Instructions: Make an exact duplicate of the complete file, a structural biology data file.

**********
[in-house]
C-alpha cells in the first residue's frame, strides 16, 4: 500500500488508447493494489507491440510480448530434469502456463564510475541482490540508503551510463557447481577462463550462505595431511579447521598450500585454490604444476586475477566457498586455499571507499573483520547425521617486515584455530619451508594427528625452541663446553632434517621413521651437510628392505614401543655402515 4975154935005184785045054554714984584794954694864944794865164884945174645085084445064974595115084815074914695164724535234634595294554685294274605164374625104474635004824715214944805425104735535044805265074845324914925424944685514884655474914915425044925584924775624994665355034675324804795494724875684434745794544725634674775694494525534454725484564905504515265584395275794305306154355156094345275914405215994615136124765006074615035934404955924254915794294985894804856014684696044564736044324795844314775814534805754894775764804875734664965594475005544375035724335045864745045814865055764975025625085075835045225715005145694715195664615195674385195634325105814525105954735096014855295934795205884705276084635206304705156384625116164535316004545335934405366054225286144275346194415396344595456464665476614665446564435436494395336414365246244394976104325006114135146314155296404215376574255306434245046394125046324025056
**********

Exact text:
[in-house]
C-alpha cells in the first residue's frame, strides 16, 4: 500500500488508447493494489507491440510480448530434469502456463564510475541482490540508503551510463557447481577462463550462505595431511579447521598450500585454490604444476586475477566457498586455499571507499573483520547425521617486515584455530619451508594427528625452541663446553632434517621413521651437510628392505614401543655402515 4975154935005184785045054554714984584794954694864944794865164884945174645085084445064974595115084815074914695164724535234634595294554685294274605164374625104474635004824715214944805425104735535044805265074845324914925424944685514884655474914915425044925584924775624994665355034675324804795494724875684434745794544725634674775694494525534454725484564905504515265584395275794305306154355156094345275914405215994615136124765006074615035934404955924254915794294985894804856014684696044564736044324795844314775814534805754894775764804875734664965594475005544375035724335045864745045814865055764975025625085075835045225715005145694715195664615195674385195634325105814525105954735096014855295934795205884705276084635206304705156384625116164535316004545335934405366054225286144275346194415396344595456464665476614665446564435436494395336414365246244394976104325006114135146314155296404215376574255306434245046394125046324025056